My, but she takes a long time to die, Desdemona, twitching on her barrack mattress, doll-blonde and bare-legged, as her husband crushes the breath from her. Just when he thinks the deed is done, she splutters back to life, pleading. He could stop then, could maybe save her, but he’s gone too far, so he plunges on, laying his weight on her until she is still, his hands wrapped round her delicate neck. It’s awful and protracted and upsetting – as it should be – with Nicholas Hytner’s production making much of their physical disparity, the brutality of it: she’s so fragile-looking and exposed, in her knickers and the tiny child-like T-shirt she wears to bed, his muscled, uniformed form all but obliterating her.
It’s sexual too, all that writhing, there on the contested bed. Adrian Lester’s Othello doesn’t rape her, but there are intimations of reclamation in the methodical way he goes about putting out her light, still palpably, physically drawn to her, even when he his sniffing her sheets to detect traces of betrayal.
Hytner’s production is the third in a sort-of triptych, together with his Henry V (starring Lester) and his Hamlet (starring Kinnear) and it shares a similar contemporary earth-toned aesthetic. At its best it succeeds in saying some interesting things about the weaponisation of men in the military, with Othello, the career soldier, pinwheeling from love-struck to rage-fuelled in half a heartbeat, his jealousy so intense it makes him vomit. And though Iago tries to rationalise his hatred, it seems to spring from some deeper, primordial place, controlling him rather than the other way round.
With their faces close-cropped and deep shadowed, their eyes burning out at you, the NT poster campaign pits Lester and Kinnear against each other like prize fighters, the Rumble in the Olivier if you will, and it’s difficult not to look at it through this frame, though it seems reductive to do so as both performances are powerful, both rich in their own way. Lester’s Othello is commanding and full of fire – he has a voice you could warm yourself by and hulks out convincingly, flipping over a table with a flick of his wrist whilst roaring with rage – but it’s perhaps the nature of the play that Kinnear’s Iago is the more compelling figure (though it’s in no way inevitable that Iago should dominate – Chiwetel Ejiofor in the Donmar’s 2008 version remains one of the most intense, controlled Shakespearean performances I’ve seen), coming across as a bit of a bruiser, Phil Mitchell with added smarts, driven, cold-eyed and calculating but with a dash of the schoolboy in the way he air-punches and victory shimmies when he gets one over on the object of his malice. As with his Hamlet, Kinnear’s performance has a kind of ease to it, there’s a clarity of intention to his delivery, and he juggles the verse as if he spoke that way every day, though there are times when the mechanics of it all feel a bit too visible.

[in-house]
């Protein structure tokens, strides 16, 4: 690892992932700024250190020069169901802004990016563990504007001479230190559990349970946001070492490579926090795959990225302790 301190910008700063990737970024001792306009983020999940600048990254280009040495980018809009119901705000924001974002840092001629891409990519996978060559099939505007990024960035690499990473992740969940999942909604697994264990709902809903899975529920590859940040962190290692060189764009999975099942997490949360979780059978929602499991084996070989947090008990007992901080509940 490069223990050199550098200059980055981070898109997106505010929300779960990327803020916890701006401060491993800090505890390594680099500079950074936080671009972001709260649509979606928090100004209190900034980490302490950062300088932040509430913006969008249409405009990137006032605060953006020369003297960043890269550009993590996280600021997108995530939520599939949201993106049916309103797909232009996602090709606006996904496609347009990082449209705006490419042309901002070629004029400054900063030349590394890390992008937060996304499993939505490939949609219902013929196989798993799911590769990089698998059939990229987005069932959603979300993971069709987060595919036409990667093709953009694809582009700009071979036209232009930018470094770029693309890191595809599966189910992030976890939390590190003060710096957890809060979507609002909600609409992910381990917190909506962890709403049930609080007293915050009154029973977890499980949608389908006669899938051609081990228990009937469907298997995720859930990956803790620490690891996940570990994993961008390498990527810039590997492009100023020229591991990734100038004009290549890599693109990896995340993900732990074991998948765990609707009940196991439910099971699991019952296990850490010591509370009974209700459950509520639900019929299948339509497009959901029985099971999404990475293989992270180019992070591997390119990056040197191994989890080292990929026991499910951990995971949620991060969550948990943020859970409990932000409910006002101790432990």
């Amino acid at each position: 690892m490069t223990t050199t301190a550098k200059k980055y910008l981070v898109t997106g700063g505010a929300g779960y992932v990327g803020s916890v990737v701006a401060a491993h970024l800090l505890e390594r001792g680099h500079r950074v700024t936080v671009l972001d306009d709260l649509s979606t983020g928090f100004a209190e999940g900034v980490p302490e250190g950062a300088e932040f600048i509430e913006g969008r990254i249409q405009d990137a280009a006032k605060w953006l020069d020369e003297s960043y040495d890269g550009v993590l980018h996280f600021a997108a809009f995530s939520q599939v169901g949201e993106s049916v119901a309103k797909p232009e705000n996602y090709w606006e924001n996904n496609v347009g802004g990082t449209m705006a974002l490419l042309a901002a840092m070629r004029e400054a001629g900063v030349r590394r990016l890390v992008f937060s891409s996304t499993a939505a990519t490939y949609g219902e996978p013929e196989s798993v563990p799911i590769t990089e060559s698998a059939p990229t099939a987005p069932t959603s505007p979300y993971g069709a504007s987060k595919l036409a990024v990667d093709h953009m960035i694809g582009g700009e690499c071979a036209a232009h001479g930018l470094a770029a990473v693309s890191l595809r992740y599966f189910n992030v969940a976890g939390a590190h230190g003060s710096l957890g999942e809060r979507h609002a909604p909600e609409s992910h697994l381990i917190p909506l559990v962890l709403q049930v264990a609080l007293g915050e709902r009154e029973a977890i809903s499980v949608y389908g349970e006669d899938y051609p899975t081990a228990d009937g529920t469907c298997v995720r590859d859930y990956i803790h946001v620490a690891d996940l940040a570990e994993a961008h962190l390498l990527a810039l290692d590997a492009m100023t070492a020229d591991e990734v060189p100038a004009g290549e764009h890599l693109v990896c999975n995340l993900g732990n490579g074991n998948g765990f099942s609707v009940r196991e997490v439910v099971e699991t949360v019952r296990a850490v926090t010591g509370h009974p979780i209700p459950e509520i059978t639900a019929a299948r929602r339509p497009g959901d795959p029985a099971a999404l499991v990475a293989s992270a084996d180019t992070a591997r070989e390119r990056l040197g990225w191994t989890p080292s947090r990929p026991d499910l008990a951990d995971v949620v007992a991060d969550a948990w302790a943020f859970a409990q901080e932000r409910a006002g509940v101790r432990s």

Olivia Vinall’s Desdemona fades into the background a bit, but that’s again perhaps a consequence of the role. (In making Desdemona an absence, The Q Brothers’ Othello the Remix – performed as part of the Globe to Globe festival last year – was one of the more interesting readings of this play and the placing of women within it). Lyndsey Marshal’s Emelia, while furious and forceful in her loyalty, seems a bit trapped in a role that feels particularly contradictory in its modern context.
For while the production’s military setting makes sense in terms of translating the hierarchies and power games – this man’s, man’s, man’s world – into a recognisable present, embroidered handkerchiefs aside, there are times when it feels a bit tired, a bit ‘done’, a rehashed Iraqistan which we’ve seen before and we will see again. It does at least allow for a great, lively and messy, mess-room scene – with a couple of bikini pin-ups the only thing to break up the bare walls – in which Jonathan Bailey’s Cassio is forced to chug down a lager fountain while being beerily cheered on by his fellow soldiers.
Vicki Mortimer’s flood-lit military base of a set is intentionally bulky and ugly, a transient space, devoid of home comforts, all concrete, harsh strip-lighting, and cheap plaster board walls: when Othello punches out in anger his fist goes straight through. Though there’s something a bit effortful about the set, with its numerous sliding panels allowing various bedrooms, offices and yards to emerge and retreat, its very blankness is an asset, for in this fenced-in place of sun and sweat and tension and little in the way of distraction which doesn’t come in a can, it’s plausible that here passions, jealousies, petty vendettas, could grow and spread unchecked like bacteria on a petri dish.
Othello will be broadcast on 26th September 2013 as part of NT Live.